Even from a theosophical and theoretical Kabbalistic point of view, the new Chassidic interpretations are radical because they involve experiential rather than intellectual or theoretical faculties. 

Shifts in emphasis

In the earlier theosophical and less ecstatic Kabbalah, the interpretation of biblical words was indeed mystical but related to the Ten Sefirot and still had significant theoretical elements. With the advent of Chassidism, the interpretation and essential intent of biblical study became notably binary. The importance of the narrative was visibly diminished and in its place were cosmic battles of good versus evil, holy versus impure, soul versus body, and devotion versus study which all fell within the essential rubric of Gadlut (expansion of the mind) versus Katnut (restriction of the mind). 

This means that in addition to the literal biblical narratives fading into the background, even the earlier Kabbalistic perspective underwent a shift from its understanding of the Torah as a theosophical description of the heavenly sefirotic realms, to a binary experiential and theurgical battle of expansion versus restriction. 

The context is no longer relevant

With the onset of Chassidic literature, the context of the biblical narrative began to lose its previous position of importance: 

“Hasidic interpretations were not interested in the larger context of a certain chapter, but refer more to single words or locutions found in a verse. Those units have been reified, by understanding the sounds produced by the worshiper as if being entities possessing some form of objective existence” (Idel 2010:10).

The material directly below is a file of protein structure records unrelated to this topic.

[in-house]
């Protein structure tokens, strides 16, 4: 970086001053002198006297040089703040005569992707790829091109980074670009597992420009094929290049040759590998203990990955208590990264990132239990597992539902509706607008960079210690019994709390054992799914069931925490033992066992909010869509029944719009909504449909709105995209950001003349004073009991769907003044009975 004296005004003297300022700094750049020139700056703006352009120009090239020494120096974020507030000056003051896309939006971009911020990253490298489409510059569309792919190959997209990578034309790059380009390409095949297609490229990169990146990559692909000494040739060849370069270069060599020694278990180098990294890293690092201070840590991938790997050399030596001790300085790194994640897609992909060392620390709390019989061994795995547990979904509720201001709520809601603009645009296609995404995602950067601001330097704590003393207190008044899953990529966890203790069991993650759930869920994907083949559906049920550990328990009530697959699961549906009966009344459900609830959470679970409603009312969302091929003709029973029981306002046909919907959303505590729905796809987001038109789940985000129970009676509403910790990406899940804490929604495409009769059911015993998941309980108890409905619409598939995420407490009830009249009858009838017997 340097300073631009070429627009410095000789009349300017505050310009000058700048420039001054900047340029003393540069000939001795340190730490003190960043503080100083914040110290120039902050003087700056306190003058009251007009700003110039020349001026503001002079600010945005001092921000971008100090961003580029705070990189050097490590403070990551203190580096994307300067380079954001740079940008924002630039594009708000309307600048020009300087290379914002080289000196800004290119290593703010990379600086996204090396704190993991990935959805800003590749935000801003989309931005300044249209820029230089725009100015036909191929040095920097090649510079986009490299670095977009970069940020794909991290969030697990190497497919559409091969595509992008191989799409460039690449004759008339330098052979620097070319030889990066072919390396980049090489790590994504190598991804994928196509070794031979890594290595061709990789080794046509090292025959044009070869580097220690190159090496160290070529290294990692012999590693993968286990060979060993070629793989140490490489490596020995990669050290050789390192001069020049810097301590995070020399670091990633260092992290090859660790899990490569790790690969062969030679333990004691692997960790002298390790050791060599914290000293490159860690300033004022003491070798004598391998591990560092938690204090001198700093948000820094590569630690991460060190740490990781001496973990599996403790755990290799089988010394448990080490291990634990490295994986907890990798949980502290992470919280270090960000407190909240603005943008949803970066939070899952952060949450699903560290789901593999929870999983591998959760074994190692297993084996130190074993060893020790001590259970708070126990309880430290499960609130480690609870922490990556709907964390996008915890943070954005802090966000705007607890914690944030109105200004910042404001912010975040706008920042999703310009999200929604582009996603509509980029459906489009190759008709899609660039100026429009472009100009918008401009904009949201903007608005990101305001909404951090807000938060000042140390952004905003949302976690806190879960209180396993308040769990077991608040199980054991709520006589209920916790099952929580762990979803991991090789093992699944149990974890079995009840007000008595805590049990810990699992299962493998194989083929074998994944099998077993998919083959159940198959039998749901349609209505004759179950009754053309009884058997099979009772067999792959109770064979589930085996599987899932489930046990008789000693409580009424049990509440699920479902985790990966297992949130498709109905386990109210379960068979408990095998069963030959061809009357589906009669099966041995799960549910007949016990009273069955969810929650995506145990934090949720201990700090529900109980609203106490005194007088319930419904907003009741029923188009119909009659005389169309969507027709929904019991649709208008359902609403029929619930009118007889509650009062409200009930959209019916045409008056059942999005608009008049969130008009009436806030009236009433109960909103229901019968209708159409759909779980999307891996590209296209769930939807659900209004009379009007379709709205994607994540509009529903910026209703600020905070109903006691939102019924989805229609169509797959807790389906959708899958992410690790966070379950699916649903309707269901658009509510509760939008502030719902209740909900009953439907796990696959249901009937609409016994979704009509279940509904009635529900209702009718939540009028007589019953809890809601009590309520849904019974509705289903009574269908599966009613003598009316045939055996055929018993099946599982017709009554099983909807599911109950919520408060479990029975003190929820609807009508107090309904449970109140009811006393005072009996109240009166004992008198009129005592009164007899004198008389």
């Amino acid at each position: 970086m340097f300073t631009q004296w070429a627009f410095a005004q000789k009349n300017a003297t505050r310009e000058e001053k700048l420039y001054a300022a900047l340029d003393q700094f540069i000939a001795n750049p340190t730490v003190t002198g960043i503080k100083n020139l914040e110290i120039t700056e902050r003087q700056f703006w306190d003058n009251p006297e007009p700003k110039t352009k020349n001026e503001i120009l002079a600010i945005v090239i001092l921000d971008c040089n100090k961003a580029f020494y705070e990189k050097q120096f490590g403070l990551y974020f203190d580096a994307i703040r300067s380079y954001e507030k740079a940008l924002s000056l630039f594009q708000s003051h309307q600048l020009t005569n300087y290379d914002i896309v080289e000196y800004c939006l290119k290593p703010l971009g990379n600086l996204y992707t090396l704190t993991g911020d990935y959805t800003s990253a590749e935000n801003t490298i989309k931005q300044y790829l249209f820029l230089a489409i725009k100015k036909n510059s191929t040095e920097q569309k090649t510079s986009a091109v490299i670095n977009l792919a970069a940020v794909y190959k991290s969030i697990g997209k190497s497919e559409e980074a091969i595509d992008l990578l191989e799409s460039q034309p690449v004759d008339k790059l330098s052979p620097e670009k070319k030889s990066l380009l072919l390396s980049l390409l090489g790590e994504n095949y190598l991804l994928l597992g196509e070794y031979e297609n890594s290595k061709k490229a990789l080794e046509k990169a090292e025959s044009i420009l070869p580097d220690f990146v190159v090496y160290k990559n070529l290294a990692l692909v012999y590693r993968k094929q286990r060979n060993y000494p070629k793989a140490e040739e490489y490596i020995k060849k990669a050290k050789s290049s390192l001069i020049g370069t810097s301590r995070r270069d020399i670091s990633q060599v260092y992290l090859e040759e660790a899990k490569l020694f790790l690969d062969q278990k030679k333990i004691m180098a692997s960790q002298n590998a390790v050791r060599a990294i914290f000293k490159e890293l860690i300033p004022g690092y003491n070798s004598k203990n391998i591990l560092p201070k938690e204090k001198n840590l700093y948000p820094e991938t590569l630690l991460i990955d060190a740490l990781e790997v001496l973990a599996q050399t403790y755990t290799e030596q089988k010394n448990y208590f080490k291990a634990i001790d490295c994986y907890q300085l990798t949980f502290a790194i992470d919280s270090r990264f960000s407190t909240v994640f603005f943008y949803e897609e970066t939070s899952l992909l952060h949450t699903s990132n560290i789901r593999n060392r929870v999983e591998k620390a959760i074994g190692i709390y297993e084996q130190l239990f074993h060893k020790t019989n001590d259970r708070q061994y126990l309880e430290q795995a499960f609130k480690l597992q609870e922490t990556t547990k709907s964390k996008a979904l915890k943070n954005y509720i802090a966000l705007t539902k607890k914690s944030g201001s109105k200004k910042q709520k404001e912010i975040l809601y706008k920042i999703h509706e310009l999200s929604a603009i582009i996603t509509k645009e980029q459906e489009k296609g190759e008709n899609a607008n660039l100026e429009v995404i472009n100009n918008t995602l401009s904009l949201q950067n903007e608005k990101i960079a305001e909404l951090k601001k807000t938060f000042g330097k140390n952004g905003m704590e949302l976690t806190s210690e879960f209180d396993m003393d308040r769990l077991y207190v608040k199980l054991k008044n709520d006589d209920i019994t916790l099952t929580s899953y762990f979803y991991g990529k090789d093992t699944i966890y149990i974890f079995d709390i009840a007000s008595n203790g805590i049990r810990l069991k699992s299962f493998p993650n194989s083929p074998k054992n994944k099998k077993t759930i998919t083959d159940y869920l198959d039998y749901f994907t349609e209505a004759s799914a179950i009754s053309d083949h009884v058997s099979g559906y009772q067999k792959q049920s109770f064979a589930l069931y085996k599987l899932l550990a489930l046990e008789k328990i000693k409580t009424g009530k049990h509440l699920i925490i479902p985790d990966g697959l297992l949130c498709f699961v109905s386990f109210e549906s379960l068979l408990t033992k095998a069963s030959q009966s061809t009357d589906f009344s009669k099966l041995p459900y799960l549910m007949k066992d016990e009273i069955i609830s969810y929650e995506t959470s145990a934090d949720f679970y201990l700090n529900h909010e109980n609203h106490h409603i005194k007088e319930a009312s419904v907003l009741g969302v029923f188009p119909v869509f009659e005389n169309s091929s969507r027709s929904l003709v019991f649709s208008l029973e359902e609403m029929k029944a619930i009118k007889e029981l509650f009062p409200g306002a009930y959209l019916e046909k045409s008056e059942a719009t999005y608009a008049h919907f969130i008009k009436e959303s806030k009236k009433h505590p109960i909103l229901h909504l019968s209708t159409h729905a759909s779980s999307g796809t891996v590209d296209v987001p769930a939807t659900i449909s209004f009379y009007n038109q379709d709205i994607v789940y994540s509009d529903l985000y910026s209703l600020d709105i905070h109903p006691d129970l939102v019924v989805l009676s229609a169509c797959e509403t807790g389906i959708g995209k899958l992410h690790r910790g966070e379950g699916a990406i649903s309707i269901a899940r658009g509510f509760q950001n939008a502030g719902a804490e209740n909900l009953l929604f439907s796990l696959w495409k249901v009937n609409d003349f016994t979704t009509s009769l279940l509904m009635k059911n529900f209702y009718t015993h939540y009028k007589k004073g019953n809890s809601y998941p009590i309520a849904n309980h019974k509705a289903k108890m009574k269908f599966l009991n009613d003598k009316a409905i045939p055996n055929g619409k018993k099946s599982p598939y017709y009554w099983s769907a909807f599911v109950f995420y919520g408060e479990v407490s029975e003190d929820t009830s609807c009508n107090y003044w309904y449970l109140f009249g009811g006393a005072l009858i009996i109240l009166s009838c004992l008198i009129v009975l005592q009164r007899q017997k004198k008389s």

Chassidim ironically, although characteristically, offered a biblical source for the move away from biblical literacy and the move toward letters with objective existence. According to Genesis 6:16, concerning Noah’s Ark, the verse states, “A window shall you make to the ark [=teivah].” The Hebrew word for Ark is teivah, which has dual meanings either an ‘Ark’ (like Noah’s Ark), or more importantly, a ‘word.’ Going with the second interpretation, the ‘word,’ which obviously is comprised of letters, cannot remain dormant and closed, but “An opening shall you make to the words [of Torah].” In this interpretation, one needs to actively make a portal to the words to enter within words of the Torah, not merely study them. 

We shall now turn to some sources that serve as examples of how Chassidic thought completely reframed the classic understandings of Torah study, profoundly minimising the biblical narrative and the context. 

Magid of Mezeritch and the emergence of ‘white spaces’

With the Chassidic movement came the notion that G-d was not just represented in the Torah but housed in the Torah. According to R. Dov Ber Magid of Mezeritch: 

“He [God]…concentrated Himself into the Torah; therefore, when someone speaks on issues of Torah…let him do it with all his power, since by it [i.e. the utterance] he united himself with Him…[who] dwells in the pronounced letter” (Magid of Mezeritch, Or haEmet, 15b-17a). 

The Magid of Mezeritch goes on to explain that the Torah indeed contains literal stories of biblical personalities and events, but we now live in a new era where they take on a completely new meaning: 

"The Torah in its entirety is collected from [the deeds of] righteous men, from Adam, and the forefathers…and this is the complete Torah. However, the luminosity of the essence has not been revealed yet, until the Messiah will come and they will understand the luminosity of His essence. And this is the new Torah…” (Magid of Mezeritch, Magid Devarav leYaakov, 17-18).[2] 

In other words, the ‘new Torah’ is not a new text. Rather it is a new approach to reading the old text. This idea developed further and the understanding of the definition of the  ‘text’ also underwent a dramatic and remarkable reworking. In fact, it is no longer technically the text that contains the essence of G-d, but the white spaces between the black letters. This was a common theme among the early Chassidic writers. 

R. Levi Yitzchak of Berdichev

One of the students of the Magid of Mezeritch was R. Levi Yitzchak of Berdichev. He developed this idea of white spaces further and even connected it to the Halachic requirement that no two letters of the Torah are allowed to touch each other: